ENFP

ENFPs can often use humor as a way to cope or even deflect from what they are feeling. They can sometimes struggle to face these overwhelming feelings of grief, especially if they have been hurt a lot in the past. An ENFP who hasn’t been through consistent heartache and trauma, often knows how to properly cope with their emotions. They will simply strive to understand what they are feeling, focusing inward instead of trying to find other means of feeling better. Some ENFPs who are struggling to find ways to cope, but simply continue bouncing around to different adventures and hobbies, but they will even do this with people.

 

INTJ

INTJs can sometimes bury themselves in work in order to cope with or handle something they are feeling. They often use research as a means of dealing with things, but this isn’t always the healthiest way to actually cope. If the INTJ is struggling with something internally, they can have a hard time actually facing their emotions. They often try to deflect and even bury these feelings inside, not really knowing how to handle them without using logic or reason.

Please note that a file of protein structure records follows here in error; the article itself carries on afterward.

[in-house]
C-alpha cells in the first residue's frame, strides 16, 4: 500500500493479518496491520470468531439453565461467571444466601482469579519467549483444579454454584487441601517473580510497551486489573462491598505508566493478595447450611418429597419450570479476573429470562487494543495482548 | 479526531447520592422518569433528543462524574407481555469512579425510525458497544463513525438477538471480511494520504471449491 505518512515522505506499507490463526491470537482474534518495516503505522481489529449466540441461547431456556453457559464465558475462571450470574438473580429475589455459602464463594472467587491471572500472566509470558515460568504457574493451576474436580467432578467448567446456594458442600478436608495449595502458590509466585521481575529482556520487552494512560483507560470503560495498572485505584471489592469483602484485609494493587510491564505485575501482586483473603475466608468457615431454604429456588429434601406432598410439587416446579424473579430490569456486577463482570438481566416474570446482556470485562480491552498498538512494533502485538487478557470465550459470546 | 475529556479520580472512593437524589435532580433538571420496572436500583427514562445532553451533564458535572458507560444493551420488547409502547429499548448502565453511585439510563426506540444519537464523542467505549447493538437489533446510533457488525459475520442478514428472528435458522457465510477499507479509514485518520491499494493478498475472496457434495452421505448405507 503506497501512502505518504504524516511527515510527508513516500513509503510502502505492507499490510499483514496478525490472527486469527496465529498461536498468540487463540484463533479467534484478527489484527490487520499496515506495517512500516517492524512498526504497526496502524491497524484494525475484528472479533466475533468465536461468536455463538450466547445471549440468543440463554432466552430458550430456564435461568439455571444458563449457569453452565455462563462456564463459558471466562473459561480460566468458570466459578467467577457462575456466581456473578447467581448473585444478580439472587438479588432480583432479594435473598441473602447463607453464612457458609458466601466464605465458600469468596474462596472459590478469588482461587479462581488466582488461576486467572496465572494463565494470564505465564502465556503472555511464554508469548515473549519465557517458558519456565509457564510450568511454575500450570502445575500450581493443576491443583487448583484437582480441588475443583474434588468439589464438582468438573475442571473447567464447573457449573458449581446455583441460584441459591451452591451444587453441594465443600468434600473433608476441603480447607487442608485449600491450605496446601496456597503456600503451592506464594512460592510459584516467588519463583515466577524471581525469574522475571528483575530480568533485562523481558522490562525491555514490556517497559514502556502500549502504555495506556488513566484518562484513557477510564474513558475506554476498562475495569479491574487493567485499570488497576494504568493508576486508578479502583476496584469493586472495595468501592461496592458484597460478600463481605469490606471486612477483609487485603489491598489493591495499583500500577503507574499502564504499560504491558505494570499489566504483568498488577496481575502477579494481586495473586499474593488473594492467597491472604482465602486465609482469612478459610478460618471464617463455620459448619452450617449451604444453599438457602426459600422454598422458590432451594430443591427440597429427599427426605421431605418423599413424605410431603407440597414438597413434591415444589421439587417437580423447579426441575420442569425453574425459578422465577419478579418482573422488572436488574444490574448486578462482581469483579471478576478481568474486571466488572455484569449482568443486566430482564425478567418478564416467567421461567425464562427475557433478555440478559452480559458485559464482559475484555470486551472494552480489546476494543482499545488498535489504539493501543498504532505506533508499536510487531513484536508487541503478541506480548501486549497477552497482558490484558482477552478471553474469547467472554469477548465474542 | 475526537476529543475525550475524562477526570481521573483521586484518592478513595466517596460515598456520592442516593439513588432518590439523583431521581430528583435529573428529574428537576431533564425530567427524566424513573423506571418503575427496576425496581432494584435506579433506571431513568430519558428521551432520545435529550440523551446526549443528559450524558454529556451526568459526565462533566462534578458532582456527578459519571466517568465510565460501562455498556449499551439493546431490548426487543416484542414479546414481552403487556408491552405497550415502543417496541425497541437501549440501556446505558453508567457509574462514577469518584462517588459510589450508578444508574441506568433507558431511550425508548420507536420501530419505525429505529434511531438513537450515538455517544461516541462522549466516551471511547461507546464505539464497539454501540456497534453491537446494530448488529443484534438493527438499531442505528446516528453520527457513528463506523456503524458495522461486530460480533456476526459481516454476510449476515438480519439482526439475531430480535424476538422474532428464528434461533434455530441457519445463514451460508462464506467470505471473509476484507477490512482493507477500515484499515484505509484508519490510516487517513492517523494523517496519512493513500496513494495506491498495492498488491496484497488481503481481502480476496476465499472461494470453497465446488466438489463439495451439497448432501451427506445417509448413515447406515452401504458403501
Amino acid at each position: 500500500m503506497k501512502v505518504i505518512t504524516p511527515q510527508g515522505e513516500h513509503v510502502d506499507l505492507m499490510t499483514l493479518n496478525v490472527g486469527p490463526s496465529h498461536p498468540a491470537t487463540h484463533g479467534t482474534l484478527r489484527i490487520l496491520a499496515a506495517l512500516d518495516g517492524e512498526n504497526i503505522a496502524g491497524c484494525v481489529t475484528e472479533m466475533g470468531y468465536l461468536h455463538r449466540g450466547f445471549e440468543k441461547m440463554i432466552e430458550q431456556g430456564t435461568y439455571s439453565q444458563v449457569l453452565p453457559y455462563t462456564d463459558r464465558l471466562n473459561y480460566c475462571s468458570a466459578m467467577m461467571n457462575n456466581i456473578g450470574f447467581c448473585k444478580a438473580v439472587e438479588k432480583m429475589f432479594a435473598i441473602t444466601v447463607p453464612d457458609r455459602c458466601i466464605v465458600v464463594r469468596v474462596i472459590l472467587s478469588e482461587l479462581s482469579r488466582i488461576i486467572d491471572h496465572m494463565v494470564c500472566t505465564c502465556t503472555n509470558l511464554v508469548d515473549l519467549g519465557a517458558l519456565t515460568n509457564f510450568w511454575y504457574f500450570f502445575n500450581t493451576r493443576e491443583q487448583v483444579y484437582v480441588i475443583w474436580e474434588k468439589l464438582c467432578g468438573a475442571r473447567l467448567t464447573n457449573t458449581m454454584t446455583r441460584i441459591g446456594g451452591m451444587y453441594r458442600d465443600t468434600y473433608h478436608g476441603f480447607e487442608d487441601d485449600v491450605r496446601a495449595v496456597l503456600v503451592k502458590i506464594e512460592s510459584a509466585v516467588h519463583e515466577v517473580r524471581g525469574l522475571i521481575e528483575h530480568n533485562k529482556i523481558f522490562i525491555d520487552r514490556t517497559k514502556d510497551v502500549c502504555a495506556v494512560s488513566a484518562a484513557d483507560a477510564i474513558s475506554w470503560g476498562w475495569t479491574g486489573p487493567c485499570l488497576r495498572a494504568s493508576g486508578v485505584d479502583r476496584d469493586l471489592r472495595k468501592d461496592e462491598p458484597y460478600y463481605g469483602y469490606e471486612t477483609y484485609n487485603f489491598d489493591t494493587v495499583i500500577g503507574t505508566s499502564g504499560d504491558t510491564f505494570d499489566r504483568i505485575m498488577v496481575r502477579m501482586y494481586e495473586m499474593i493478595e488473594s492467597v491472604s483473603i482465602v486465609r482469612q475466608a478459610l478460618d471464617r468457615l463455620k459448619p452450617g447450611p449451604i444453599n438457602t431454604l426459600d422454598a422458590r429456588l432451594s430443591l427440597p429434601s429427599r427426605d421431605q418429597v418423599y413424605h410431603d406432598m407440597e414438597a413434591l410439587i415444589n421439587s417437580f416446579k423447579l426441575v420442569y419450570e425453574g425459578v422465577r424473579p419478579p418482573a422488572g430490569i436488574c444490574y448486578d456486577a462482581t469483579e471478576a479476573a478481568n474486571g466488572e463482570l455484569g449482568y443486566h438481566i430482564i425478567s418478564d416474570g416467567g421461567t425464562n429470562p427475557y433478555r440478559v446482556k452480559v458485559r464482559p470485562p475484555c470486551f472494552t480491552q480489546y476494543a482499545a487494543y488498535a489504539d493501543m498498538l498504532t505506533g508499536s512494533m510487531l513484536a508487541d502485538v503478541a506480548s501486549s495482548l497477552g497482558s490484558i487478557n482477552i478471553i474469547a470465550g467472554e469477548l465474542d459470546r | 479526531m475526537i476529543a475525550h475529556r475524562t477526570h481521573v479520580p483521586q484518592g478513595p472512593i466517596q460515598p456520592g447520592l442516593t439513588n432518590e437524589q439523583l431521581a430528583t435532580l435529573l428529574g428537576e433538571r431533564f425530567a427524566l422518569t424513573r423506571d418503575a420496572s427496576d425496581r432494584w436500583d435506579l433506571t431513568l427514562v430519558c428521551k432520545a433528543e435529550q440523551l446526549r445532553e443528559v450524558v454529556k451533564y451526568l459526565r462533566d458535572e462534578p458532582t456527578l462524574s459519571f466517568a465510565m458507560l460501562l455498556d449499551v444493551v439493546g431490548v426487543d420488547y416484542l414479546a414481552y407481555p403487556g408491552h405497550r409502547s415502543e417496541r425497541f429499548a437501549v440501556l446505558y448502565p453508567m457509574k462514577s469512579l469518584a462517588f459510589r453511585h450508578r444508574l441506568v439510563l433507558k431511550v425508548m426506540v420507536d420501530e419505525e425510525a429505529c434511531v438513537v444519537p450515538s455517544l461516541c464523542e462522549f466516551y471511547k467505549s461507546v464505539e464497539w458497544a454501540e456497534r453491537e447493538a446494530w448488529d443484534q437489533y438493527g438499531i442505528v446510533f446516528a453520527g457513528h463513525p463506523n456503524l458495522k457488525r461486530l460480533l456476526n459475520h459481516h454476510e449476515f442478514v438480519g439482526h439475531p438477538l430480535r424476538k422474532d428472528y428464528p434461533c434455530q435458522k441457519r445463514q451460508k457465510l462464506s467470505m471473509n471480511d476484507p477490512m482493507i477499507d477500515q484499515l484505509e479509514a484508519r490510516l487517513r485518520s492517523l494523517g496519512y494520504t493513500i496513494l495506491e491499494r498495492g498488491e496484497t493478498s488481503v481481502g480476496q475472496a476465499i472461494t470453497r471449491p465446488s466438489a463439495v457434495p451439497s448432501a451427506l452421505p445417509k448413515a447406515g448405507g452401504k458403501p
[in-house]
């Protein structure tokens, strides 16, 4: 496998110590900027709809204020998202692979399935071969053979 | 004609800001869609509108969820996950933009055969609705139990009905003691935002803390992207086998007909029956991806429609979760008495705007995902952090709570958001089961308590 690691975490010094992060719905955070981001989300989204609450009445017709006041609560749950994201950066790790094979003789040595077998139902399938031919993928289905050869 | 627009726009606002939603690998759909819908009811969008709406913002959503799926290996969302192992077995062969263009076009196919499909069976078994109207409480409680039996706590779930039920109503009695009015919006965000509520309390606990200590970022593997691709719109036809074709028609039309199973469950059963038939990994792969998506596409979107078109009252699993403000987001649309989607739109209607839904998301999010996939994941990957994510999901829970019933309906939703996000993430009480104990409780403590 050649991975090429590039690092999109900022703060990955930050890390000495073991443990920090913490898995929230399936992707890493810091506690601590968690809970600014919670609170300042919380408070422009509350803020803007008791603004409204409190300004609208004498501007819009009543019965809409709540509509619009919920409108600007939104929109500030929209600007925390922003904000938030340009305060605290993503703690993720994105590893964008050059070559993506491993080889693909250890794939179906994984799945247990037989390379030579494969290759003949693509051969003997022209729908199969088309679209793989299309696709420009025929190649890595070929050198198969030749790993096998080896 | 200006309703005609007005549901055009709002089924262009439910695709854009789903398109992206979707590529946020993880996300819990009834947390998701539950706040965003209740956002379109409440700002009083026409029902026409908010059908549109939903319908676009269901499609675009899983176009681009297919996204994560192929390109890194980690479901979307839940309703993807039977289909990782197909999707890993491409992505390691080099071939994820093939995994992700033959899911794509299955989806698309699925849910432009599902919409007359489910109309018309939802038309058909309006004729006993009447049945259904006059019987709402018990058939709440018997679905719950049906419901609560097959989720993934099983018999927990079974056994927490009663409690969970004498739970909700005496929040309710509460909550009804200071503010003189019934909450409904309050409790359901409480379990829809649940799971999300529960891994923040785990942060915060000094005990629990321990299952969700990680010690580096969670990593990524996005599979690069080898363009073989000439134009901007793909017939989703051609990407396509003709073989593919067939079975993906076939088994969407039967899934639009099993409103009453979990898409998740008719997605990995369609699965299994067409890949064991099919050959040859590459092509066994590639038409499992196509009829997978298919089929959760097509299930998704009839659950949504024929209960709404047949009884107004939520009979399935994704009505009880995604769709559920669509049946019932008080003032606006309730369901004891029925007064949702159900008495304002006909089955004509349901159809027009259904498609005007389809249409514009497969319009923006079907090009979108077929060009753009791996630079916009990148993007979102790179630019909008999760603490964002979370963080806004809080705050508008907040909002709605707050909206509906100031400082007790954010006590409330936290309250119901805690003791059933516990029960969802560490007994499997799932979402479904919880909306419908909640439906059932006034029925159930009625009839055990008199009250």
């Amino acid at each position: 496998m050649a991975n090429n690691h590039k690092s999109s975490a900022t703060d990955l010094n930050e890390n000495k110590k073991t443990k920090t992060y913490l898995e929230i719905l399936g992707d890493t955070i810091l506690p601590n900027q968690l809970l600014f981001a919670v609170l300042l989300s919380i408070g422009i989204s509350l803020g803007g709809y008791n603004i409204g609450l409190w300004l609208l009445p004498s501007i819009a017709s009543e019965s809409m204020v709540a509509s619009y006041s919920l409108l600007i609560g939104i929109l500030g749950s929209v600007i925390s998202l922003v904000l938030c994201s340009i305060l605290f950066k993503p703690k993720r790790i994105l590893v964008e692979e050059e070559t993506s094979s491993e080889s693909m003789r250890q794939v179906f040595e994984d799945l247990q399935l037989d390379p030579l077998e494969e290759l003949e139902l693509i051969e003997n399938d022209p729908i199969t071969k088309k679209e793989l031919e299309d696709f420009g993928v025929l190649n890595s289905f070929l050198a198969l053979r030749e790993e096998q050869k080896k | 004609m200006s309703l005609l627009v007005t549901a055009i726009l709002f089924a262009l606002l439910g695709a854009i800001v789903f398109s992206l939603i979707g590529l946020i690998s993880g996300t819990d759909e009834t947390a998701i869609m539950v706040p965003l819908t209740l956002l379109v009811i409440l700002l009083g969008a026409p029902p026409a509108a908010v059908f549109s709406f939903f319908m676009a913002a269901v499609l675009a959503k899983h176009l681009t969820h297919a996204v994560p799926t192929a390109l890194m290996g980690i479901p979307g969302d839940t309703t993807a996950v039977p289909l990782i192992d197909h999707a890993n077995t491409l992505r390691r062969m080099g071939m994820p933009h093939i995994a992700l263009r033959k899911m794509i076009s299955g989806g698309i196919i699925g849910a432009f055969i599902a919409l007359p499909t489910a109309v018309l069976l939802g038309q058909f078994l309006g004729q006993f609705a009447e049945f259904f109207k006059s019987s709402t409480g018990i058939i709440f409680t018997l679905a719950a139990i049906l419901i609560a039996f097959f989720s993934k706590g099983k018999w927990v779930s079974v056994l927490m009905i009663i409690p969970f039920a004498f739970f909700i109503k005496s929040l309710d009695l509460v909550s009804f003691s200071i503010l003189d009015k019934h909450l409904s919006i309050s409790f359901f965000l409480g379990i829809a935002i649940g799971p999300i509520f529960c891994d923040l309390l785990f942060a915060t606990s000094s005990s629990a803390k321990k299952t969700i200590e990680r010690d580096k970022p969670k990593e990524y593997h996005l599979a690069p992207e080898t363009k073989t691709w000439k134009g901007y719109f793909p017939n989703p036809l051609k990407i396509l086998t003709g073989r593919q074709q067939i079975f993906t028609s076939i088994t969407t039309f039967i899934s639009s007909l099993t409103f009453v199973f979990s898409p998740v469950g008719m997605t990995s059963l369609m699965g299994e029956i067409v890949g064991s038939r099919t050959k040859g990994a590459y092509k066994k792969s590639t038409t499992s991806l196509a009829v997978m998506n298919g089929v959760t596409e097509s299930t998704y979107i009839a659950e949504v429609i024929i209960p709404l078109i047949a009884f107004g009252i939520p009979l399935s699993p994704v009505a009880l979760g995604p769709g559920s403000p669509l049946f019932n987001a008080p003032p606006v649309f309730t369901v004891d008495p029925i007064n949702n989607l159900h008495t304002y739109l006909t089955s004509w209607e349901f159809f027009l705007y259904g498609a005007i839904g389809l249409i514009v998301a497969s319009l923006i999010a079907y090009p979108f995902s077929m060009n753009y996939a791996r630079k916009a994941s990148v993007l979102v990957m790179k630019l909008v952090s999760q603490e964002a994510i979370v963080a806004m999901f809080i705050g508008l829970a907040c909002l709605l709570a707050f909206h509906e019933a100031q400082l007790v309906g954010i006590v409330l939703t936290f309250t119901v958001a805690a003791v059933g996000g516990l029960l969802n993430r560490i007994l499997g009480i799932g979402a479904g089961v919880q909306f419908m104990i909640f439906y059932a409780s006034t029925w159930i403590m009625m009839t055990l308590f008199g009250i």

ENTJ

ENTJs can often use work as a coping mechanism, burying themselves in the things that keep them busy. They also use their accomplishments as a way to distract themselves from any emotional struggles they might encounter. ENTJs want to feel proud of themselves, and working hard in order to achieve their goals is often how they strive to do this. They use their efficiency and their ability to advance in life, as a way to cope with anything that might be giving them trouble emotionally.

INTP